New Antiviral Treatment for Chronic Hepatitis B
Prolong treatment maintaining a low viraemic state may reduce the risk of longterm complications of chronic hepatitis B. Lamivudine has profound anti-viral effect with three to four logarithmic reduction of hepatitis B virus (HBV) DNA level after 1 year. Its long-term use is, however, associated with the emergence of drug resistant virus (YMDD mutations). High pretreatment alanine aminotransferase (ALT) levels and HBV DNA levels are associated with earlier HBV DNA breakthroughs due to YMDD mutations. In addition, HBV DNA levels over 10’ copies/ml at 6 months of lamivudine therapy are also associated with the chance of YMDD mutations. There are now several new nucleoside analogues currently being studied by phase II/ III clinical trials. (3-L-2’-deoxythymidine (LdT) and 13L-2’-deoxycytidine (val-LdC) are unsubstituted (3-L-2’deoxynucleosides with highly potent, selective and specific anti-HBV activity. In a phase I/ II dose escalation trial of LdT, there was a dose proportional response in the reduction of HBV DNA levels. Maximal reduction of 3.4-3.8 logs was achieved in the dose of 400-800 mg daily. In an ongoing phase IIb clinical trial, LdT with doses of 400 and 600 mg daily caused significantly higher greater HBV DNA reduction compared to lamivudine 100 mg daily monotherapy (-6.1 logs vs. -4.7 logs respectively, p=0.05). LdT is also very safe and without significant side effects. Trials using combination therapy combining immunomodulators and nucleoside analogues or combining different nucleoside analogues are currently being conducted.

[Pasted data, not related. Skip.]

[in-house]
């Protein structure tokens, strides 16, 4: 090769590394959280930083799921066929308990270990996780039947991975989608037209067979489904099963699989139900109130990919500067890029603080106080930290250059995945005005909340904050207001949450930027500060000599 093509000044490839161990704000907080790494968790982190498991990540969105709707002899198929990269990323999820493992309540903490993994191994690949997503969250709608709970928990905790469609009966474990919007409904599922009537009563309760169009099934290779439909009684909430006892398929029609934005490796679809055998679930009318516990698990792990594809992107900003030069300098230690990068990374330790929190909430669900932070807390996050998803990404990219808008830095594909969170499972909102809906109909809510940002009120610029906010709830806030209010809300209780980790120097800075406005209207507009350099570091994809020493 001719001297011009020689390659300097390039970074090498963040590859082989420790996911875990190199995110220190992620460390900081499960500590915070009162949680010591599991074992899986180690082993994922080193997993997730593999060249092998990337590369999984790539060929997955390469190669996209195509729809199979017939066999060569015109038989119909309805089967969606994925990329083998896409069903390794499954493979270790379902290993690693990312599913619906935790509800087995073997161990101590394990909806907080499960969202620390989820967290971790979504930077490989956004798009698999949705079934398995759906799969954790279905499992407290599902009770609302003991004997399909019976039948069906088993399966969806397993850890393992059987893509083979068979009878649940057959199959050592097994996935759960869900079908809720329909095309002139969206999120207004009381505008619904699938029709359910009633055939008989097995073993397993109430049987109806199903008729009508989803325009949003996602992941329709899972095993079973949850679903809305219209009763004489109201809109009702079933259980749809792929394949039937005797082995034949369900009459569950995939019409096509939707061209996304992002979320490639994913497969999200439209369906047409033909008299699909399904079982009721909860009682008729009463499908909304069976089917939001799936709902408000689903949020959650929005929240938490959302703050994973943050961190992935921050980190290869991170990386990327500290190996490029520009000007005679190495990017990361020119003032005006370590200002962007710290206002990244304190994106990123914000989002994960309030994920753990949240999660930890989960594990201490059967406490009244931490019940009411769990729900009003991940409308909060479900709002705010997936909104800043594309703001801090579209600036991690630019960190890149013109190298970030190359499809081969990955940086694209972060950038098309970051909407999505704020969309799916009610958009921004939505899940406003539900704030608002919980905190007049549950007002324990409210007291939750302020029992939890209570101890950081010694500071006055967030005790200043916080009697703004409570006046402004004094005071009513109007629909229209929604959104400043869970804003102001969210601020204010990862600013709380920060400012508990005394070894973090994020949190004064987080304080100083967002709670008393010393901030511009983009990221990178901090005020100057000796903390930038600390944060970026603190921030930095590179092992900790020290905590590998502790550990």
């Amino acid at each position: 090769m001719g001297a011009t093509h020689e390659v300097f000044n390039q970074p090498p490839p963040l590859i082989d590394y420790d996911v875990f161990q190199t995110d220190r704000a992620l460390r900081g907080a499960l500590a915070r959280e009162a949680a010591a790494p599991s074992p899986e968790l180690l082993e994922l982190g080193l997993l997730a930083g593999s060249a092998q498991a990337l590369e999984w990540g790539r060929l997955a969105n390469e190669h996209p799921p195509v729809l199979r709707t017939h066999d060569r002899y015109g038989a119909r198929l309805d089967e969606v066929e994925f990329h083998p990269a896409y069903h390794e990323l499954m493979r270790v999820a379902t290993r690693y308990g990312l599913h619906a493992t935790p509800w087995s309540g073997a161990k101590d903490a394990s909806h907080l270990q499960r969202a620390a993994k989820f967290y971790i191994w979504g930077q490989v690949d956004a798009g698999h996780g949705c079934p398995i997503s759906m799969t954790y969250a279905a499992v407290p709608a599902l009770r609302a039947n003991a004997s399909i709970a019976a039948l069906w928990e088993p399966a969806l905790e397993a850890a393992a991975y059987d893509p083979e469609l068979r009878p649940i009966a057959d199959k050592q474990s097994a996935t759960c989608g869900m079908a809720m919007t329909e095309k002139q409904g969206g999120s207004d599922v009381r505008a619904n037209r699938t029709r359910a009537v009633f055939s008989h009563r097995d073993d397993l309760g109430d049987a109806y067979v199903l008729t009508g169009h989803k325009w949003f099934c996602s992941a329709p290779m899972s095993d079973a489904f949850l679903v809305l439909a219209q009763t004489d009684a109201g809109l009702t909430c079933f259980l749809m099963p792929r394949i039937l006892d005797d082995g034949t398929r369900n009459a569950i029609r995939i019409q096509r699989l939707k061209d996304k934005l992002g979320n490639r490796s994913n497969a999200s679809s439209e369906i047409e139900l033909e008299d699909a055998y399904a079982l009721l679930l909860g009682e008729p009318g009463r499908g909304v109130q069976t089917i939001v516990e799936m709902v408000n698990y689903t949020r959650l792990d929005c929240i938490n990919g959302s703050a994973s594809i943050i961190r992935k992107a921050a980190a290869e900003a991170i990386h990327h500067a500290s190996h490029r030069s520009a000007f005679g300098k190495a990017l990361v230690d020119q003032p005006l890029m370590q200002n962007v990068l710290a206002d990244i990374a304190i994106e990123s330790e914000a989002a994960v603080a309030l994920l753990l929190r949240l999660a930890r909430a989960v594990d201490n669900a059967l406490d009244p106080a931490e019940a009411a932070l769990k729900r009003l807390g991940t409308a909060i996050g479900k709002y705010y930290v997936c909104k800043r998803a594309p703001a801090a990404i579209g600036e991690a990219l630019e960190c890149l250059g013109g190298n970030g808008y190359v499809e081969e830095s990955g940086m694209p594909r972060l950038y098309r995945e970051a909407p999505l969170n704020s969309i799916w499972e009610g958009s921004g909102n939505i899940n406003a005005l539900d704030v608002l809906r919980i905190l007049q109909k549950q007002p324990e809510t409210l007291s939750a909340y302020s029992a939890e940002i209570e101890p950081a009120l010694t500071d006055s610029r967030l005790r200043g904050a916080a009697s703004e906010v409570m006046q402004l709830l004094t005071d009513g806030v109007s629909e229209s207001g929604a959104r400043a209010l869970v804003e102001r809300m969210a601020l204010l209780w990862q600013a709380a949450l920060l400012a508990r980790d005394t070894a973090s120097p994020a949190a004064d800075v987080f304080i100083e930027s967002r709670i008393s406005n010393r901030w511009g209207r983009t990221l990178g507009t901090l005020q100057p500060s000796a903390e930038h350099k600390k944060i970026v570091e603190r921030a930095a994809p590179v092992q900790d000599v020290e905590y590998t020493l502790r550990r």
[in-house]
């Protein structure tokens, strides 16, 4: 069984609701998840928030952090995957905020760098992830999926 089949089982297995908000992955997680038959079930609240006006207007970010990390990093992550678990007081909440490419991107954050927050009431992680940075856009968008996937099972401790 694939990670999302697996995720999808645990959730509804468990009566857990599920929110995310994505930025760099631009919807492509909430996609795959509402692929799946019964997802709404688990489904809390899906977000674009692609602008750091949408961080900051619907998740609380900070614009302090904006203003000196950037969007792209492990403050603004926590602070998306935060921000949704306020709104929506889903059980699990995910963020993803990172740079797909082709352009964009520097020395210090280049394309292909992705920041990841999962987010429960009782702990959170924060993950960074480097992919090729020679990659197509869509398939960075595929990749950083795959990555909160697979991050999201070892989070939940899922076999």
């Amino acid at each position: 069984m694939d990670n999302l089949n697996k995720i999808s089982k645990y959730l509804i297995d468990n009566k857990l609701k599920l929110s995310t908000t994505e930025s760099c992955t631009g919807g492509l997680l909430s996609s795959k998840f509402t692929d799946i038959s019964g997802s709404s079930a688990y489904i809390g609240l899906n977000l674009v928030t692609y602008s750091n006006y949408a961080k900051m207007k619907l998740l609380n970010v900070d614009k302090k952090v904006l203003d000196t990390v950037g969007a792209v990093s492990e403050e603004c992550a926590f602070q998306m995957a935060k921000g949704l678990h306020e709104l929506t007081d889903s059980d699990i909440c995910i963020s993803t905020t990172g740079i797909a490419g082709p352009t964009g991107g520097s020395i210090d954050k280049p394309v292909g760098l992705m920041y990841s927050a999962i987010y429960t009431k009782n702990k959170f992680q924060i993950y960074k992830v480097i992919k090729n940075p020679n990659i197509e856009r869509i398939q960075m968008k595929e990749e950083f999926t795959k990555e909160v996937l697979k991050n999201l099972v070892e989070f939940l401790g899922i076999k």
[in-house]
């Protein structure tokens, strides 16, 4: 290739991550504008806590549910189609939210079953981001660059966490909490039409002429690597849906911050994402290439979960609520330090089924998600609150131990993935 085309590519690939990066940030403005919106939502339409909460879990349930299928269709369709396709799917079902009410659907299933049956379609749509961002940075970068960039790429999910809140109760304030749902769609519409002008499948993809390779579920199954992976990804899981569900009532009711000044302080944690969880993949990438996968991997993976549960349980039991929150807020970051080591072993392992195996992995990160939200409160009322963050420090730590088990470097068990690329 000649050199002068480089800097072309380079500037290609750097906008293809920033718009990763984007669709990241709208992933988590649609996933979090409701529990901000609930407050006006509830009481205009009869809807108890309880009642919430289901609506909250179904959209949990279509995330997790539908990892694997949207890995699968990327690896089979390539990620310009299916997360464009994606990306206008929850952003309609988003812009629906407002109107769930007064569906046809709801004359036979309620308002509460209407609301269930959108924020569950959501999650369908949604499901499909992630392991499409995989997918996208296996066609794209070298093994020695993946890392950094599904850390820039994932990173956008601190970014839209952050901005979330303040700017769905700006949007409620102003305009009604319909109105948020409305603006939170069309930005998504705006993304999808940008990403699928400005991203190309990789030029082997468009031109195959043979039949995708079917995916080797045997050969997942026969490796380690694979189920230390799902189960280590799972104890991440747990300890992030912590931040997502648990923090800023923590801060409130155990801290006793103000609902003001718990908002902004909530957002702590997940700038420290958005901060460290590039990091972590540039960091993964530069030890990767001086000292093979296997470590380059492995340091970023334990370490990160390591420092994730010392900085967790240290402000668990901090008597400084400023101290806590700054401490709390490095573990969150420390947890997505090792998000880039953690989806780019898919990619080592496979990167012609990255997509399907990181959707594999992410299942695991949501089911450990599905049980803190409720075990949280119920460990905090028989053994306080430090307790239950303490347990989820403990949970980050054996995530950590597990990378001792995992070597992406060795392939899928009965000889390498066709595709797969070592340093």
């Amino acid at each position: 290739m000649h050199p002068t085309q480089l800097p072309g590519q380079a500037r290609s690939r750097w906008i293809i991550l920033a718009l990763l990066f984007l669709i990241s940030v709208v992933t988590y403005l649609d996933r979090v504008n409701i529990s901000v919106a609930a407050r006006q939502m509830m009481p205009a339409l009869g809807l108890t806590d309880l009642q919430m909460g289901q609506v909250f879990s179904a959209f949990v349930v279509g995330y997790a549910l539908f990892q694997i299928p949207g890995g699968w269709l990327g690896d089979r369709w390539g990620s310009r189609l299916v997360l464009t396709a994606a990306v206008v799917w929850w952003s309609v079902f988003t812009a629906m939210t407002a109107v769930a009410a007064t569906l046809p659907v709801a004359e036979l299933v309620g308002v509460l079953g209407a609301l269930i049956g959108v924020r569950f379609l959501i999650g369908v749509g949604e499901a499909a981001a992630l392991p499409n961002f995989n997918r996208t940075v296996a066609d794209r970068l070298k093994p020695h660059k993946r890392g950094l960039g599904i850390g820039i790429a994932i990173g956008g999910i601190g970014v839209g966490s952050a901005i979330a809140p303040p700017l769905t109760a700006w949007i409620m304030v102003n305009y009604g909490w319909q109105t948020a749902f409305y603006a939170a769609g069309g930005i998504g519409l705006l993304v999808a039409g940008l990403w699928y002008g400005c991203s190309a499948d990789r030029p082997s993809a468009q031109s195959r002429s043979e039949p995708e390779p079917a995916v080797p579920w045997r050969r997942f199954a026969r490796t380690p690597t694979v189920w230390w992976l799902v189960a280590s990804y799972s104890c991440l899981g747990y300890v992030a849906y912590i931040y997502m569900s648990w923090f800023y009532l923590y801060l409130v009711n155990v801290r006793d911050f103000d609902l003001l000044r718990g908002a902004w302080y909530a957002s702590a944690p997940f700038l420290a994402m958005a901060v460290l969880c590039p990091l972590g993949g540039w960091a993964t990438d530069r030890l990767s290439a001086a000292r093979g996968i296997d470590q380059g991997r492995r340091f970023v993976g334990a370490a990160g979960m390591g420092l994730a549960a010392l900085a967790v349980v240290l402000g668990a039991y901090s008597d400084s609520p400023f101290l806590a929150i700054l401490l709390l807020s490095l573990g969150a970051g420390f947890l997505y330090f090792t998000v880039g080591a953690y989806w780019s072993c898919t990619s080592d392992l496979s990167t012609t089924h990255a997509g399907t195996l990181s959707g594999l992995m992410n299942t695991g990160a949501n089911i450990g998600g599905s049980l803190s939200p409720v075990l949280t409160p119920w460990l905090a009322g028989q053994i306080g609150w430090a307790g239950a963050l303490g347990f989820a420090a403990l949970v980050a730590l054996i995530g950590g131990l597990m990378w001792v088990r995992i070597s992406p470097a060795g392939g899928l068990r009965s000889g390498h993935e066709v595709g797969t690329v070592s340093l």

KeywordsNucleoside Analogue HBeAg Seroconversion Adefovir Dipivoxil Lamivudine Therapy Lamivudine Treatment
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